• Cloud-based file sharing lets your people share documents easily, without creating duplicate versions or using up storage space on their devices. It gives them constant access to the most up-to-date information, on any device, anywhere. Microsoft OneDrive is a great option—and Microsoft 365 includes at least 1TB of OneDrive storage per user.

For instance, Kansas-based small business Miller Tool uses OneDrive to let technicians share diagnostic photos from their mobile phones, jot notes, and compile information to give customers a faster, more accurate response.

Microsoft 365 and especially OneDrive have really come in handy. Everybody can see what’s going on, make decisions, and move quickly to deliver on a customer’s project.

Steve Miller, Owner, Miller Tool
  • Security and compliance tools are easy to overlook because you hope you’ll never use them, but they’re important. You need to be certain your data is secure. So, even when your people are remote and a device were to be reported lost or stolen, you can rest assured their data is secure, even from afar. Microsoft 365 comes with Exchange Online Protection to protect their email, and a whole host of security and privacy measures built in.

Another feature of remote working is your people might be using more than one device to get the job done. Maybe they keep their desktop screen focused on a document while using a tablet to keep track of the office chat. Or perhaps—like Miller Tool’s sales and service personnel—they need to share notes and images from their phone.

That means you can’t just provide tools for laptop or desktop computers; you need to give access to all your colleagues’ mobile devices, too. And the beauty of a cloud-based offer like Microsoft 365 is that it does exactly that. 

While software is important, connectivity is essential.

Those software tools are incredibly useful—but only if they have fast, reliable access to the internet. These past few months, we’ve all experienced the frustration of a bad connection on a video call. And you can’t share information and images, or collaborate on documents in real time, if they take forever to upload.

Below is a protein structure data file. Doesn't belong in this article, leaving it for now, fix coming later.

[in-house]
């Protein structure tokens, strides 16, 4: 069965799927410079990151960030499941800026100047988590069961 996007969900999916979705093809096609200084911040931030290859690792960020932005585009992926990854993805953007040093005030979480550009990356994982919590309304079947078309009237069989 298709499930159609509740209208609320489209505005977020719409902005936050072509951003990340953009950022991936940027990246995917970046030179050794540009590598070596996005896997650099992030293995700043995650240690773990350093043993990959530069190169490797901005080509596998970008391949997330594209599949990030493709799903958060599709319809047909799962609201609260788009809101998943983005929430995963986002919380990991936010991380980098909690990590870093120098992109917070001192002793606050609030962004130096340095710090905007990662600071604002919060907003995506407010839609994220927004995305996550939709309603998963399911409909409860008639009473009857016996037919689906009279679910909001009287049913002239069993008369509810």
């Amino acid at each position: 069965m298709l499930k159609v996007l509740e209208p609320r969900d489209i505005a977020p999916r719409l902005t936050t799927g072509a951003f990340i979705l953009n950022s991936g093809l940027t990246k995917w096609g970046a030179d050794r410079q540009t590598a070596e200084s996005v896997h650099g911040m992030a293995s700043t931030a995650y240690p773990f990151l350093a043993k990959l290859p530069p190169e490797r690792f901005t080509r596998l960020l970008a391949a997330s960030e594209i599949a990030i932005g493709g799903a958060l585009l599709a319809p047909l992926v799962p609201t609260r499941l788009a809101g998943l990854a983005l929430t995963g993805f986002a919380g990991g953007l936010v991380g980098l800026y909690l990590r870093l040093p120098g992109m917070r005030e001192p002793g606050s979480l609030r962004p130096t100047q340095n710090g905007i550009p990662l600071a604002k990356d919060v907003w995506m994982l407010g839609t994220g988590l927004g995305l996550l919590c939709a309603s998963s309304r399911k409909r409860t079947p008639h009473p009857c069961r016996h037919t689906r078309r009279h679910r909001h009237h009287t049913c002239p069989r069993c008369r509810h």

So, your people need one more thing: a great network connection. And (yes, you guessed it) this is the part where we remind you that T-Mobile has built a better network for business, empowering you with:

  • America’s largest and fastest 5G network so your people can collaborate, connect, and share in real time, and stay mobile without worrying about their connection.
  • Amazing customer support for you and your team, so there’s no disruption to your work before, during, or after your switch.
  • Plans designed to save your businesses money based on the way small businesses work, with lots of premium benefits to take your business further—like mobile hotspots, and global roaming when we can do that again. And by the way, we won’t charge you extra for 5G.

 

Let’s make this easy.

For a limited time, T-Mobile small business plans get Microsoft 365 on us.

Especially if your people need tools to work well remotely, T-Mobile and Microsoft 365 can make it easier for you.

That means it’s easy and cost-effective to give your people everything they need to do great work, everywhere, all in one go. All the tools they need to collaborate securely—plus the Microsoft Office apps they already know—and the fast, reliable connection they need to make teamwork feel natural again.

It’s all part of our plan to help your business adapt and succeed—but we can only offer it for a limited time. So, to get the value for your small business, find your local store and schedule an appointment to talk with a Mobile Expert.